Selected Works

Children's Elf-Help Book
All kids need friends. Yet children aren't born with finely tuned social skills . They must learn how to make friends, choose friends wisely, and keep good friends.
From Abbey Press Elf-Help Children's line illustrated by Robert Alley
Illustrated Gift book
One of the popular Abbey Press Elf-help books illustrated by Robert Alley
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Happy To Be Me: A Kid's Book About Self-esteem

Best Seller on

We don't have to be counselors to raise a child's self-esteem. All it takes is an awareness of the importance of affirmation either through loving touch, or positive words. We all know our own self-esteem is nurtured each day by the words and touch of those who love us. It is critical for us as adults but even more critical for a child who is delicately shaping their own self-image.

A child is a work in progress. They learn to trust through consistency of experience. If you affirm and love them, they will come to believe they are lovable. In the first few years of life children learn to deal with separation anxiety, shame, self-doubt, and guilt. They desire to mimic the adult world even as they are fighting for their own self-reliance and self-trust. There is sibling rivalry and competition. Finally, as they become socially decisive they develop the tools and skills to gain independence from others, status among their peers, personal initiative without guilt, a willingness to cooperate, and a sense of pride from performance.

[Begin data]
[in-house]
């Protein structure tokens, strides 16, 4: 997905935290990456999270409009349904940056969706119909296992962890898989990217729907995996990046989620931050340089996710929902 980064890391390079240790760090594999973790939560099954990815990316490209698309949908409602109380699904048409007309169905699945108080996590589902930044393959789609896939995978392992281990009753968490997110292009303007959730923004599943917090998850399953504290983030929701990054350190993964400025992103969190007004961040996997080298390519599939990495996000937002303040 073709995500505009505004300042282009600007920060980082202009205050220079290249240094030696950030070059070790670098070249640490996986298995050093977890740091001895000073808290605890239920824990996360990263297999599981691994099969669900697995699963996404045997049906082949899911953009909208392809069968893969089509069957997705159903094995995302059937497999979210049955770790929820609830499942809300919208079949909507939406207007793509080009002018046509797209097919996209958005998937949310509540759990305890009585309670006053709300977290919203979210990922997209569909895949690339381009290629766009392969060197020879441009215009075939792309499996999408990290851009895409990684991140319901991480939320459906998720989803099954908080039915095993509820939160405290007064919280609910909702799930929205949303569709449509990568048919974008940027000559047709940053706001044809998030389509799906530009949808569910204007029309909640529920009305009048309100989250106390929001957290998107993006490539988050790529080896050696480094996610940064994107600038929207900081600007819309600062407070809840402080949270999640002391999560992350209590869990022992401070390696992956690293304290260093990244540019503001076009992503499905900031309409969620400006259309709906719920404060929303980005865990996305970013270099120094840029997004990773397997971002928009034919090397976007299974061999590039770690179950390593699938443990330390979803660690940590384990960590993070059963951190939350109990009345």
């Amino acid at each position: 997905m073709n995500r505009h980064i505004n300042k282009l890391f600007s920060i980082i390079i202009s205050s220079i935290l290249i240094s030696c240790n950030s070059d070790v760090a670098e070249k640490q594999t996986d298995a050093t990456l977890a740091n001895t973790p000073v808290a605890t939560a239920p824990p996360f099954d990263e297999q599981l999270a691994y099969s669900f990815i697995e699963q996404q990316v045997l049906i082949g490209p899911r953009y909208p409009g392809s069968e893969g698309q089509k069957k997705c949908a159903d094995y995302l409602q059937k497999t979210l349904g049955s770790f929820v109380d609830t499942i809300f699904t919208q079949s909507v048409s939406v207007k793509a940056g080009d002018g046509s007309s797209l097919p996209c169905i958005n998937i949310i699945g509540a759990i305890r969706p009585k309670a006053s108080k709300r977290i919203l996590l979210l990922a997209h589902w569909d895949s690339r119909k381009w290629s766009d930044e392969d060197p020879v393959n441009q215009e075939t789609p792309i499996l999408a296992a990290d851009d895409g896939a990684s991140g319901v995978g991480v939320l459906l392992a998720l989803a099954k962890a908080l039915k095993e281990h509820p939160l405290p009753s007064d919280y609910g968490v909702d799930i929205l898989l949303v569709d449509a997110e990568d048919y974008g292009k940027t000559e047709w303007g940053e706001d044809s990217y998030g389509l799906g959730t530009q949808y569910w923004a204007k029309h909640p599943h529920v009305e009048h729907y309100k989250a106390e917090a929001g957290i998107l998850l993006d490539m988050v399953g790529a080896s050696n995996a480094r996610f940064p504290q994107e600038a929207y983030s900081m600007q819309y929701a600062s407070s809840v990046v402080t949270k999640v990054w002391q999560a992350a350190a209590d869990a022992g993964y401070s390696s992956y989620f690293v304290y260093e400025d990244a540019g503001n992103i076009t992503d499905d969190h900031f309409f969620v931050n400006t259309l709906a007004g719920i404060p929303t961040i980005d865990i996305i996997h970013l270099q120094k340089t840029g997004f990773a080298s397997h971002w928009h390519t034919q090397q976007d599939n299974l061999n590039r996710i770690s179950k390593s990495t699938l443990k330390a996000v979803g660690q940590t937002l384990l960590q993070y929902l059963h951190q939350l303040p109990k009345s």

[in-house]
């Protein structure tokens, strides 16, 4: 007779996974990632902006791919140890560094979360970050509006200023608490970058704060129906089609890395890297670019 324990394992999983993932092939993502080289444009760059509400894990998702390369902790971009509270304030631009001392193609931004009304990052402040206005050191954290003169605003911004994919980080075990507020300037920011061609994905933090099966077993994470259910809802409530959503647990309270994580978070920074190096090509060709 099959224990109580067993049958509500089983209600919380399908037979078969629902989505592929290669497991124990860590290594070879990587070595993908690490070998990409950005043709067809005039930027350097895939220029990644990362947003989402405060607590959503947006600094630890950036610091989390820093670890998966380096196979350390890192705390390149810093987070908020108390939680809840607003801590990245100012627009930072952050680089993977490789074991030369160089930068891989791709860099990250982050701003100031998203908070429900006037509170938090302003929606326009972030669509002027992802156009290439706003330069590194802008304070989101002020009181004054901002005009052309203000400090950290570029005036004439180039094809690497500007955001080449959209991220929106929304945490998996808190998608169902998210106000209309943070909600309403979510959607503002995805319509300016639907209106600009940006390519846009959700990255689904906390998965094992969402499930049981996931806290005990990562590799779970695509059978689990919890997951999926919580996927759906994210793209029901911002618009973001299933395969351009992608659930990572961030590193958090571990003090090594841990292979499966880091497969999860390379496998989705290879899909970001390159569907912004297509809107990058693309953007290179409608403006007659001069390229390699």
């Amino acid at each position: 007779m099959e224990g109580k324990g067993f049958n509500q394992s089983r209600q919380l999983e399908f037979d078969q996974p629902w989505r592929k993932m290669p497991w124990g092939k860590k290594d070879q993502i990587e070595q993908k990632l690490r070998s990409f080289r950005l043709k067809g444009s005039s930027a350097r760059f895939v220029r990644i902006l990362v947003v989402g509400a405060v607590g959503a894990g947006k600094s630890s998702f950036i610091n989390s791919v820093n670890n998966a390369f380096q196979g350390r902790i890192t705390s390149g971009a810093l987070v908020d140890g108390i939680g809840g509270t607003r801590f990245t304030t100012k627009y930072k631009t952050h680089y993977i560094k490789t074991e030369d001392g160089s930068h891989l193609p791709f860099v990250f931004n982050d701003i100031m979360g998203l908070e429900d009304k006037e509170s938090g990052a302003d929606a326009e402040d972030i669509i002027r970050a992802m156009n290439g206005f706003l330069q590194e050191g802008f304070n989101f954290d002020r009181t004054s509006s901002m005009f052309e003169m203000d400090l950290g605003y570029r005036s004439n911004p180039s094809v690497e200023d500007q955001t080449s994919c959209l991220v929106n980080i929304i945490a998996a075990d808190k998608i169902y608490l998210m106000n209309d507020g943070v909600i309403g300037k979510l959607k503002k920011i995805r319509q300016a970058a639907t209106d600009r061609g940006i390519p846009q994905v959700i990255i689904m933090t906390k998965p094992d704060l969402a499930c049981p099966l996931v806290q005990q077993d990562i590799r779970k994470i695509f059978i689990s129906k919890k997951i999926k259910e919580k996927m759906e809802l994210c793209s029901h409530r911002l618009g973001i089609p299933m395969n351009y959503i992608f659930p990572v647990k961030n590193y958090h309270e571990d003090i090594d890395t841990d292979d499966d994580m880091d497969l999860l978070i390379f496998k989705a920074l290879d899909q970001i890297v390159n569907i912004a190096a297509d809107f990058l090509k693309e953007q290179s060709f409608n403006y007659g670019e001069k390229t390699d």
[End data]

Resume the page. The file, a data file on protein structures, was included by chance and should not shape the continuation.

There are natural ways to help a child understand that "just by being who they are, they are special." This book stresses a child's goodness, not because of accomplishments, but because of who they are. All children, including the disabled and disadvantaged child, need to be told they are lovable. It's all about love - self-love, love of others, and love of God.

What are the practical things we can suggest to a child to enhance self-love? Emphasize the idea of being your own best friend, promote positive self-talk, teach them how to recognize and handle "bad days" and those inevitable mistakes, assist them in dealing with peer pressure, and encourage them not to seek "negative attention." But the most important thing we can do is to praise them for what they have learned and help them understand that things change, but they are still loved in a very special way.

Through this book you can remind a child that they are special - fantastic, marvelous, precious, sensational, outstanding, beautiful, spectacular, wonderful, awesome, remarkable, exceptional, terrific, and even magnificent. God's love comes alive through these positive words.

Written with Robert J. Butch LICSW - Actively licensed in Maine, New Hampshire and Massachusetts Available at